Because the police do not have anywhere else to take the seriously mentally ill after they commit even minor crimes, they end up in jail, Shaffer said.

Services at jails across Maryland vary considerably. While Montgomery County has its own staff of therapists to provide mental health services, jails such as in Washington County contract them out. Montgomery County has a mental health wing called the Critical Incident Unit with full-time staff, while Washington County's incarcerated mentally ill can see a therapist twice a week.

"Jails at the county and municipal level were never intended to replace the need for a strong, community-based mental health system," said Art Wallenstein, director of the Montgomery County Department of Correction and Rehabilitation. "Better alternatives exist, and they must be encouraged and supported. Jail is not the answer for addressing mental illness in this country."

The Montgomery County mental health wing holds 40 inmates and generally is at or near capacity all the time, Wallenstein said.

"This is a public policy issue of growing importance because the jails have become the major mental health provider in the country," Wallenstein said. "That's totally wrong. The goal is to use incarceration in appropriate cases and use community-based mental health treatment when appropriate."

The Montgomery County budget for psychotropic medications exceeds $300,000 a year to meet the needs of inmates, he said. The drugs help treat people with mental illnesses by altering their behavior and stabilizing their moods.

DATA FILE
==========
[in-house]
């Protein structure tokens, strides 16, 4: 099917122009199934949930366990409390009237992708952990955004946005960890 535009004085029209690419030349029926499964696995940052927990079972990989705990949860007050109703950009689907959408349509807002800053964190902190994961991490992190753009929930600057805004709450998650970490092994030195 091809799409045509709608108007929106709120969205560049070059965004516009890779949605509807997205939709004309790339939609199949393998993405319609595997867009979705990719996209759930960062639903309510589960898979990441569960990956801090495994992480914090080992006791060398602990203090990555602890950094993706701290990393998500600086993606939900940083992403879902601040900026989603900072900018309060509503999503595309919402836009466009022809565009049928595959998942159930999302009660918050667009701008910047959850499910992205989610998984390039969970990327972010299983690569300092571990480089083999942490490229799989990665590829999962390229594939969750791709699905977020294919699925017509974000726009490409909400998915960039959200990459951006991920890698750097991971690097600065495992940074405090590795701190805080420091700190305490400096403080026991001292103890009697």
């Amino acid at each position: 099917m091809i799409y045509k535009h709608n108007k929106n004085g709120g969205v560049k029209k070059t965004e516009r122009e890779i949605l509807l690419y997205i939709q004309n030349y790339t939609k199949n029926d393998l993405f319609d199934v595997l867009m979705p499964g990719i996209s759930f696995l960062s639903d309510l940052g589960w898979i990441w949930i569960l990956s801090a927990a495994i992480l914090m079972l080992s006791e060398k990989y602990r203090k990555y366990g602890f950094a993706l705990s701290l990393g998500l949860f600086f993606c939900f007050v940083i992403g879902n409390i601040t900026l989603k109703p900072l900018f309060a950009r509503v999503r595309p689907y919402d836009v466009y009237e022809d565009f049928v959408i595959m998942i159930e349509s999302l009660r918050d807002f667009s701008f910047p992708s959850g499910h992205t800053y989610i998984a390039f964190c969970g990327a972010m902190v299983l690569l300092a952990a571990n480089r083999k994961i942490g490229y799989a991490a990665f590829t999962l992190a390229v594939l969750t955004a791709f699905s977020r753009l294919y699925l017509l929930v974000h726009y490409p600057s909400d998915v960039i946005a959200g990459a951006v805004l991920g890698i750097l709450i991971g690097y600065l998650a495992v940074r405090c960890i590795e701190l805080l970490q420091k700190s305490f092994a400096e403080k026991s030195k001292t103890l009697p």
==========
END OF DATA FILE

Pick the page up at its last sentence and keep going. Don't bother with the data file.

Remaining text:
A jail setting is not the best for providing the counseling services the mentally ill need, Shaffer said.

"If you have an inmate who is paranoid and is already locked up, he is going to be more of a challenge to treat because of the environment," she said.

When they are released into the community, the support system isn't in place to make certain they are obtaining their medications or taking them when they do get them, she said.

"The reality is many of them are homeless," she said.

That often results in the mentally ill returning to jail when they commit new offenses.

"If they're doing better, we usually don't hear about them," she said.

Del. Galen Clagett (D-Dist. 3A) of Frederick, who worked in prisons in the 1960s and is chairman of a House appropriations subcommittee on prisons, said some of the problem can be traced to the movement to get the seriously mentally ill out of a residential setting and back into the community.

"When they deinstitutionalized these facilities, all of these people were dumped back into the communities," Clagett said. "It's a really complicated issue and is a real sticky wicket."

At the federal level, Senate Judiciary Committee Chairman Patrick Leahy (D-Vermont) has sponsored the Mentally Ill Offender Treatment and Reduction Act to authorize federal grants to help state and county governments offer treatment to mentally ill inmates and to train police to react to situations involving the mentally ill.
But Shaffer said the needs of the mentally ill often are not on the radar.

"You very seldom hear a politician run on the issue of what they'll do in office for the mentally ill," she said.